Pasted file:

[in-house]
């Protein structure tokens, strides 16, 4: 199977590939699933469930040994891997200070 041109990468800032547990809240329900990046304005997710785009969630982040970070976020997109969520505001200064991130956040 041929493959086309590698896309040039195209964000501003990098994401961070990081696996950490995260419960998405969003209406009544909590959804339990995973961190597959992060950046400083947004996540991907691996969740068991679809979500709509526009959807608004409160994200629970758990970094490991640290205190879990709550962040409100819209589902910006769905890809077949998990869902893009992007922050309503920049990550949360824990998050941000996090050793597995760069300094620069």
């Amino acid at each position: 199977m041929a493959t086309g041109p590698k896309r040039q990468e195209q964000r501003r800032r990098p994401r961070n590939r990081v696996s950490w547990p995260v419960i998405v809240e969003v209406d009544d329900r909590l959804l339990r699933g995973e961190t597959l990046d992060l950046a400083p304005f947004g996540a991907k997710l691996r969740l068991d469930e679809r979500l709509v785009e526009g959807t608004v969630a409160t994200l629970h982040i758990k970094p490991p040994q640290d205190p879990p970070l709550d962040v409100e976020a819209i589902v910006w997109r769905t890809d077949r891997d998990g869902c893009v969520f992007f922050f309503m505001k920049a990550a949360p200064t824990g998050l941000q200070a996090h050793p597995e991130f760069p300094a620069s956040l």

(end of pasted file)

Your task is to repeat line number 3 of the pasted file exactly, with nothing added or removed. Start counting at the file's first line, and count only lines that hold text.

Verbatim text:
């Amino acid at each position: 199977m041929a493959t086309g041109p590698k896309r040039q990468e195209q964000r501003r800032r990098p994401r961070n590939r990081v696996s950490w547990p995260v419960i998405v809240e969003v209406d009544d329900r909590l959804l339990r699933g995973e961190t597959l990046d992060l950046a400083p304005f947004g996540a991907k997710l691996r969740l068991d469930e679809r979500l709509v785009e526009g959807t608004v969630a409160t994200l629970h982040i758990k970094p490991p040994q640290d205190p879990p970070l709550d962040v409100e976020a819209i589902v910006w997109r769905t890809d077949r891997d998990g869902c893009v969520f992007f922050f309503m505001k920049a990550a949360p200064t824990g998050l941000q200070a996090h050793p597995e991130f760069p300094a620069s956040l």